Japan is the second biggest producer of single malt whisky in the world, with the first distillations dating back to 1870 and the first commercial distillery (Yamazaki) founded in 1924. In broad terms, the style of Japanese whisky has many affinities to that of Scotch whisky, hence the spelling typically follows the Scotch and not the bourbon convention (omitting the letter ‘e’).
One unique aspect in the style of Japanese whisky results from the method of production of blended whisky. In Scotland, each distillery will earmark a particular style, and to make their final blended product, blenders have the liberty to source the constituent malts from a wide array of distilleries (that may or may not be part of the same group as their blended whisky brand). In Japan, however, the whisky companies do not trade with their competitors. Consequently, a blended whisky in Japan will generally only contain malt whisky from the distilleries owned by that same company (sometimes supplemented with malts imported from Scottish distilleries).
To counterbalance the limitations in the production of blends, distilleries in Japan concentrate on offering a broad spectrum of styles, ranging from the smoky and peaty style of a classic Islay, through oak-rich Speyside lookalikes, to the floral Highlanders.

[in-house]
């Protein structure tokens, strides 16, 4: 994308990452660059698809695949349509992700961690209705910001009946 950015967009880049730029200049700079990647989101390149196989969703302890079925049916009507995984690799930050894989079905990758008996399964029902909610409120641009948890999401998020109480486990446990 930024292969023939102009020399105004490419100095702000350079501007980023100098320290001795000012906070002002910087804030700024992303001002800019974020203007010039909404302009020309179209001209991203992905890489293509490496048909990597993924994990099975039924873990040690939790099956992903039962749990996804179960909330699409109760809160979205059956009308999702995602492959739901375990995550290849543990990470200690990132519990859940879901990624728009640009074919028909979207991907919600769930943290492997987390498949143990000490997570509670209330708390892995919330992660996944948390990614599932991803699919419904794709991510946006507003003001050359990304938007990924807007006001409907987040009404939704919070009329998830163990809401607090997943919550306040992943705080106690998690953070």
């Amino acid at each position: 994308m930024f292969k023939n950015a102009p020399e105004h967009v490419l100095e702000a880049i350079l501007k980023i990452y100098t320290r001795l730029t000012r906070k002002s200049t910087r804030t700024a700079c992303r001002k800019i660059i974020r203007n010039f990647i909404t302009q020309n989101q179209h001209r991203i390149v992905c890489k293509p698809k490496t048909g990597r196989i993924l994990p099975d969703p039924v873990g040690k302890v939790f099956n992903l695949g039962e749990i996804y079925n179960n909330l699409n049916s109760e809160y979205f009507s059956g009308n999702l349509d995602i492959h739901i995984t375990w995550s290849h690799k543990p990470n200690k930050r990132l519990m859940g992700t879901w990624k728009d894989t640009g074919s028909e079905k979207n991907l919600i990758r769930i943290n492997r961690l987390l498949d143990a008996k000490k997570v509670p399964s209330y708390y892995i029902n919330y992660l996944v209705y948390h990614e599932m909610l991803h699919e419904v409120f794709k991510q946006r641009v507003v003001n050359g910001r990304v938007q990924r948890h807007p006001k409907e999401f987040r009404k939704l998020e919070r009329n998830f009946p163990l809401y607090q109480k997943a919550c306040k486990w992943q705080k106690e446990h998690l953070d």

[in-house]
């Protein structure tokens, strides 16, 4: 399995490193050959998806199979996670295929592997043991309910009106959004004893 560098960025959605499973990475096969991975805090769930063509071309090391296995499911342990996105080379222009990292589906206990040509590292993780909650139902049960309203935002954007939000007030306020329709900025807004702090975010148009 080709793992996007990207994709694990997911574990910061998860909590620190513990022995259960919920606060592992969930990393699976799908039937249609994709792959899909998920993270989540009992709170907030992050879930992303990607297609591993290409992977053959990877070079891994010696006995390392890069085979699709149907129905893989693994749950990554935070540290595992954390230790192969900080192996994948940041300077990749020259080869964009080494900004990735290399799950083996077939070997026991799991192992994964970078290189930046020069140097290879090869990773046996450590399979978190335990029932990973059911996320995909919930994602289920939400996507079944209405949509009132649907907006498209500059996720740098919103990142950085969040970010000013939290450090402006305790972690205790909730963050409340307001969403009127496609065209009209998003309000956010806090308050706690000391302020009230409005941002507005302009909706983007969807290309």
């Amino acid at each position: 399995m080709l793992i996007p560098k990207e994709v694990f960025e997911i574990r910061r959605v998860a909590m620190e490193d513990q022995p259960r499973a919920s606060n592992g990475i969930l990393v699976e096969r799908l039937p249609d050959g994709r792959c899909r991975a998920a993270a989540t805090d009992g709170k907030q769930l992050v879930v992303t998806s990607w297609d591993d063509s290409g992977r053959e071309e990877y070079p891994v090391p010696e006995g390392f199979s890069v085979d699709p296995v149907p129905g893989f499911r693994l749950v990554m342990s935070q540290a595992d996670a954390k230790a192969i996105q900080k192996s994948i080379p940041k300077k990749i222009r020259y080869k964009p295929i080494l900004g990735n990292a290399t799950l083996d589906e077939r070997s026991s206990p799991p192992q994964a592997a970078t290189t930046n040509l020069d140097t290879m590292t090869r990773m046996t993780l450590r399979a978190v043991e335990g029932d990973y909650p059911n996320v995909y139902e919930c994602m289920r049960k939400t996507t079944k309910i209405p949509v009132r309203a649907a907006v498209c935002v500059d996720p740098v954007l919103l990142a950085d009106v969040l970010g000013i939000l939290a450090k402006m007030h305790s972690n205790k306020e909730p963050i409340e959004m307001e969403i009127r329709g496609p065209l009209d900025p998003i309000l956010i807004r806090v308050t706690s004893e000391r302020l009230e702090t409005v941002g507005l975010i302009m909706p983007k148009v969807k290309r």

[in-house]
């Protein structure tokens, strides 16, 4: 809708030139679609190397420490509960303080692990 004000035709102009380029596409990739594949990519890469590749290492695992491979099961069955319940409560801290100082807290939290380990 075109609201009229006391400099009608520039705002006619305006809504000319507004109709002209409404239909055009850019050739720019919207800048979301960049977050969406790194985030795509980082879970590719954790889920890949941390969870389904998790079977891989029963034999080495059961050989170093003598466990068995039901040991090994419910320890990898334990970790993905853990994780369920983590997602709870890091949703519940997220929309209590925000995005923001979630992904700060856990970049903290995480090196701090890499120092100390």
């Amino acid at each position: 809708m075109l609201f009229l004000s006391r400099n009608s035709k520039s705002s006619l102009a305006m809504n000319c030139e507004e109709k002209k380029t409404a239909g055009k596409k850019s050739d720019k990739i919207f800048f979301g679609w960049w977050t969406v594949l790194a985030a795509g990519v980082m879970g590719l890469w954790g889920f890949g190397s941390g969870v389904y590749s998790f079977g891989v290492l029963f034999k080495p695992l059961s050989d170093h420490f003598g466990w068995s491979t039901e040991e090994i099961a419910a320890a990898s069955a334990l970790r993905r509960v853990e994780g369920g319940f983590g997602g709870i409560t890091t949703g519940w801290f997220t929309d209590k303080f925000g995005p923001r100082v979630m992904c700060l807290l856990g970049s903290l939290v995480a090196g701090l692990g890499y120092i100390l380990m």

This versatility and spirit of innovation has been a driving force for the increasing global success and recognition of Japanese whisky over the past few decades. Japanese consumption of whisky is also rather unique, as it is often drunk with food (straight ‘oyuwari’ or mixed with water ‘mizuwari’).
Japan boasts 10 whisky distilleries (for blends and single malts) including: Yamazaki and Hakushu – owned by Suntory and both on the main island of Honshu; Sendai / Miyagikyo and Yoichi, owned by Nikka (part of Asahi Breweries); Karuizawa owned by Mercian (part of Kirin Breweries); Fuji / Gotemba, owned by Kirin, located at the foot of Mt Fuji; Shinshu owned by Hombo; and Hanyu, near Tokyo, which became silent in 2004. The two guiding lights in the local industry are probably Suntory and Nikka.